Suddenly, the men heard a call for sailors to help man one of the remaining, collapsible lifeboats. Not enough experienced crew members were available. Abelseth was on the point of volunteering, as he had six years of experience as a fisherman before leaving Norway. But he was anxious to ensure his relatives would be safe if he left them. “I was standing there, and I asked my brother-in-law if he could swim, and he said no.’ said Abelseth later. ” I asked my cousin if he could swim and he said no. ” So Abelseth elected to stay with them.

The men watched the sea coming closer as the bow of the ship went down. Then there was an explosion. “We could hear the popping and cracking, and the deck raised up and got so steep that the people could not stand on their feet on the deck,” said Abelseth. He and his companions clung to a lifeboat davit near the fourth funnel as they watched people lose their footing and slide down the deck into the water. When the water was just five feet away from them, they all decided to jump.

But, Abelseth lost his family. He remained in the water for twenty minutes before collapsible lifeboat A found him. For a while, he clung to the side of the boat before eventually dragging himself on board. While others rowed, Abelseth tried to revive a man. He managed to keep him alive until the Carpathia was in sight. Once home in South Dakota, Abelseth married, raised a family and continued to farm until his retirement in 1946.

Survivor Stories: 10 Incredible Tales of People Who Escaped the Titanic
Charles Joughin. Google Images

Charles Joughin

Charles Joughin was the chief baker on Titanic. At the time of the collision, Joughin was off duty. He was asleep in his cabin, which was next to the turbine engine on the port side of the ship when the impact with the iceberg woke him abruptly. At 12.15 am, Joughin began to prepare provisions for the lifeboats. Once this task was complete, the baker nipped back to his cabin for “a drink.” He then returned to the deck to assist the stewards in loading the women and children into lifeboats. This was no straightforward task as many women resisted believing they would be safer on board the distressed ship.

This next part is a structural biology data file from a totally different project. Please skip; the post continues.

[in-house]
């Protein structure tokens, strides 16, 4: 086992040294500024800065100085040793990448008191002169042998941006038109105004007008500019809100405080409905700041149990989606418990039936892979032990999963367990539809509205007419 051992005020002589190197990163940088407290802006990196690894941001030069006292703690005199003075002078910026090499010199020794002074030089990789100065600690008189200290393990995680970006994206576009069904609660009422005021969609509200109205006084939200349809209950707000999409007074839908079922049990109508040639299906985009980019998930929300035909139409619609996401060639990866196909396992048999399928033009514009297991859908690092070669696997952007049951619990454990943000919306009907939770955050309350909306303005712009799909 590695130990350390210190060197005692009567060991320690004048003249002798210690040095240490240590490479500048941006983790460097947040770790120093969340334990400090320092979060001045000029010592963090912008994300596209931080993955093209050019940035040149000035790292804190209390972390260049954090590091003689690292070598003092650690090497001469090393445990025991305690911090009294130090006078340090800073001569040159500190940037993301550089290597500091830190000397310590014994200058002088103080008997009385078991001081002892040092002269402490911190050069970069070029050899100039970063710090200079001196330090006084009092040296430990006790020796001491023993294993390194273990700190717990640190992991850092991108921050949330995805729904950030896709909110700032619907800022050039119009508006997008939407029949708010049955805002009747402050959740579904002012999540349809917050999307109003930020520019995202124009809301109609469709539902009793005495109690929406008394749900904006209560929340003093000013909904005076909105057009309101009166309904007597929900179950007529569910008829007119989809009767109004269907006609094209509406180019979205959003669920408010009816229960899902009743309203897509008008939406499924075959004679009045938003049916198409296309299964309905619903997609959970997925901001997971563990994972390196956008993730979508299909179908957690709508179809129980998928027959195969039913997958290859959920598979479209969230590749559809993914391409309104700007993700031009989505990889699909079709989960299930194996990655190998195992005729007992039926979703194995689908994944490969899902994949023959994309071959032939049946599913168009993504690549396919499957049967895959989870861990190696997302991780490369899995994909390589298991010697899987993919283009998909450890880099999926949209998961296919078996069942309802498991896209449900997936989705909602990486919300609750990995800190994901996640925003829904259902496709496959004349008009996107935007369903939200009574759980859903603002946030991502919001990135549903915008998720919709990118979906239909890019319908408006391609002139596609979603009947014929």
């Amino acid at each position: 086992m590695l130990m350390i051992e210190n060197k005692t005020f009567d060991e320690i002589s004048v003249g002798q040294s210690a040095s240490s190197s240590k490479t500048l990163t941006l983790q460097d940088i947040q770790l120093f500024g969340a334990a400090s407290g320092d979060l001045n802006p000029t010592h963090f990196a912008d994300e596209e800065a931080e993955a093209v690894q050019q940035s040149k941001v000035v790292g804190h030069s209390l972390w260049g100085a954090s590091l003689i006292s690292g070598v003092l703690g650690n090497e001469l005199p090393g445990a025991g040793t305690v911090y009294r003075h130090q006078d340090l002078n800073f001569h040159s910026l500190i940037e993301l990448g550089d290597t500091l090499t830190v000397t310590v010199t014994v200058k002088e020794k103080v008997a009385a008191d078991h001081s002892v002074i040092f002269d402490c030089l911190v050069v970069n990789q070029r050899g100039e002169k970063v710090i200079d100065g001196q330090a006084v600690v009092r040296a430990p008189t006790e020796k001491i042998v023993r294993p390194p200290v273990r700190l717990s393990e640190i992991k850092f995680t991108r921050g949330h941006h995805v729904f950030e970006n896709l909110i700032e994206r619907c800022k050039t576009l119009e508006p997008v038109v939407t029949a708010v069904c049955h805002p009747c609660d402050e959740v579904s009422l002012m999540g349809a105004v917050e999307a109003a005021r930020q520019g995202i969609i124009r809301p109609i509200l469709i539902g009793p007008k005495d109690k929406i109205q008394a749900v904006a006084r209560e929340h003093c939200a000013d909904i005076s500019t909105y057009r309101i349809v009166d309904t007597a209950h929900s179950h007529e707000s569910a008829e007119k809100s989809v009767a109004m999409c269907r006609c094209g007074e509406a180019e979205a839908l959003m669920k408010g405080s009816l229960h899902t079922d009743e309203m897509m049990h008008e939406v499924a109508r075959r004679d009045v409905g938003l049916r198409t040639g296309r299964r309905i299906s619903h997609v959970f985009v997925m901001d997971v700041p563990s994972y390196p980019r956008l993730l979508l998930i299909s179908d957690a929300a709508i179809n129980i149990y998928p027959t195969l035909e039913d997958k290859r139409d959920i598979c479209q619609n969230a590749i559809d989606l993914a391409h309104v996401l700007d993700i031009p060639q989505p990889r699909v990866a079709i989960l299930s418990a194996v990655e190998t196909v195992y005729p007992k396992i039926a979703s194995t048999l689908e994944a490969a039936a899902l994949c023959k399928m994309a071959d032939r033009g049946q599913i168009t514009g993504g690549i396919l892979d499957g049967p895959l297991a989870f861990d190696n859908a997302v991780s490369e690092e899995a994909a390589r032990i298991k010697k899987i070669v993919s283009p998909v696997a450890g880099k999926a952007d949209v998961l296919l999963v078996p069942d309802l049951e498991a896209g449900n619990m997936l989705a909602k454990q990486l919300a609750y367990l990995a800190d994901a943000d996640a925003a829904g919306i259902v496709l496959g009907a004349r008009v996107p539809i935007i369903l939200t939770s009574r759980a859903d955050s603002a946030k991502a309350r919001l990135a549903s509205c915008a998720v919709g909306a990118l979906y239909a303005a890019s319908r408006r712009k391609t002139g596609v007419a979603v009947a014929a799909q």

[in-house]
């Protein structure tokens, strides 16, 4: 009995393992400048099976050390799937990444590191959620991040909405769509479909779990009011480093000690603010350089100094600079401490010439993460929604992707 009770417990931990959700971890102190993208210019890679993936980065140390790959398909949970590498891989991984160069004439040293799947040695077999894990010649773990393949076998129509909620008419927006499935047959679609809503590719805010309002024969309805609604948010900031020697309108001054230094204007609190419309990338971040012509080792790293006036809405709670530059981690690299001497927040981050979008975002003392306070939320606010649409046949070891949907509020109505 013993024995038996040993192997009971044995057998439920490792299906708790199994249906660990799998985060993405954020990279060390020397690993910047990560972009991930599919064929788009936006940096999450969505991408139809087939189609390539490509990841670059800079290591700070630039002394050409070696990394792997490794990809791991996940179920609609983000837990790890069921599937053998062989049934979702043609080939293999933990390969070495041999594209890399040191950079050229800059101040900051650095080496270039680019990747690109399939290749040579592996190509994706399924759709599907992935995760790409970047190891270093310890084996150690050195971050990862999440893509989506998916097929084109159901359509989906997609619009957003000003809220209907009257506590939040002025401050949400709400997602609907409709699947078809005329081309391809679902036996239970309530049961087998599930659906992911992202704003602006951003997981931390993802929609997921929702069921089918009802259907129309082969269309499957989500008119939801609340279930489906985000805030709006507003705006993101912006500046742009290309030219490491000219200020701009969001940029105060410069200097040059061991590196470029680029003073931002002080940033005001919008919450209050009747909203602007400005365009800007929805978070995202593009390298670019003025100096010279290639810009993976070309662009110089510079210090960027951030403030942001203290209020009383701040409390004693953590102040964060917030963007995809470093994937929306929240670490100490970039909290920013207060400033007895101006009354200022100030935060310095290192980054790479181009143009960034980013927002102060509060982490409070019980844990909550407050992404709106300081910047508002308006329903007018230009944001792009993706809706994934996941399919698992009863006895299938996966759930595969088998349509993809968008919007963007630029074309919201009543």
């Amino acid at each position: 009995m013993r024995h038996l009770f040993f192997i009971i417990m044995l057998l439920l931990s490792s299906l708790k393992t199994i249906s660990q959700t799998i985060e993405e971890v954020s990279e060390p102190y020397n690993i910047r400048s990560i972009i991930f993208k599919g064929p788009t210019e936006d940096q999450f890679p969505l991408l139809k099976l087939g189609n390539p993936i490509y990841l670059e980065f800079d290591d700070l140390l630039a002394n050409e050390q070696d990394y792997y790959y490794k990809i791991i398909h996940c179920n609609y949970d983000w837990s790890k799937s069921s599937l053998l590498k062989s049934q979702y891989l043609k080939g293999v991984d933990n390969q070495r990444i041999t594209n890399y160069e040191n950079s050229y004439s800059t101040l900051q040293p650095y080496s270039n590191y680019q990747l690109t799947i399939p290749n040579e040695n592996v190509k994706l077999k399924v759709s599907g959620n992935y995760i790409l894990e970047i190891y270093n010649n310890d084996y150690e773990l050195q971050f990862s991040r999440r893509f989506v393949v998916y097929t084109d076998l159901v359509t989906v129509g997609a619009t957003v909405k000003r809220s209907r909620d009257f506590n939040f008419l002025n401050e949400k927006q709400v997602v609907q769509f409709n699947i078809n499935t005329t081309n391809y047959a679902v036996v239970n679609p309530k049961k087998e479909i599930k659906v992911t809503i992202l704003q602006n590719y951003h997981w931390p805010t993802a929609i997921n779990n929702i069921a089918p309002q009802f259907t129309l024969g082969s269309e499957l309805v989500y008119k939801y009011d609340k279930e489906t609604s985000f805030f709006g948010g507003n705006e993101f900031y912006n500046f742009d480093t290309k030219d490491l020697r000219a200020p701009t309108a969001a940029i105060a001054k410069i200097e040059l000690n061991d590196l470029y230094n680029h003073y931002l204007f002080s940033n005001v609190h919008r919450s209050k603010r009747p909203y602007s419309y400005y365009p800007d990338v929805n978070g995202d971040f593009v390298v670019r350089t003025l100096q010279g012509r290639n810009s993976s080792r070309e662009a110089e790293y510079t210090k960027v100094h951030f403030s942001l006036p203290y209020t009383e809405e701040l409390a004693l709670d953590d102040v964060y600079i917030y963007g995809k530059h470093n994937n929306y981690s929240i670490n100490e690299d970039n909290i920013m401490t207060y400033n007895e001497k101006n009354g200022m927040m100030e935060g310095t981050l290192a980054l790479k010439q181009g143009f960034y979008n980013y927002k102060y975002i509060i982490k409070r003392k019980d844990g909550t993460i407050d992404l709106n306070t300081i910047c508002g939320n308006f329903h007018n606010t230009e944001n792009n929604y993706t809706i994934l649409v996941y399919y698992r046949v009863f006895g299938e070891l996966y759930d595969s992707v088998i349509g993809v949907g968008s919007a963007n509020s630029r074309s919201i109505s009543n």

As a consequence, Joughin and his companions had to force many women into the lifeboats. As Joughin was not a seaman, he was not called upon to man any of the crafts. Left behind on Titanic with most of the other men, he returned to his cabin for another drink. It was then he came across seawater flooding the lower levels of the ship. Believing all the lifeboats to be gone, Joughin returned to the deck and began to throw deck chairs overboard to give himself and others something to cling to once they were in the water.

Joughlin then headed to a deck pantry for what he claimed was ‘a glass of water.” While there, he heard a booming crash and the sound of twisting metal. The ship was finally beginning to sink. Joughlin quickly left the pantry and joined a throng of people making for the poop deck. The ship lurched, throwing those in front of him to one side, allowing Joughlin to pass them and make it to the starboard hull where he hauled himself over the rails.

Joughlin balanced on the rails as the ship began to descend vertically. Once he hit the water, he avoided being dragged under by the pull of the ship and in fact barely wet his head. Joughin claimed he swam around for 2 hours before he came across the semi-submerged lifeboat under the charge of Officer Lightoller. There was no room for the baker, so he clung to the side until another boat rescued them. Joughlin survived his ordeal with nothing worse than swollen feet- probably because the alcohol in his system raised his body temperature.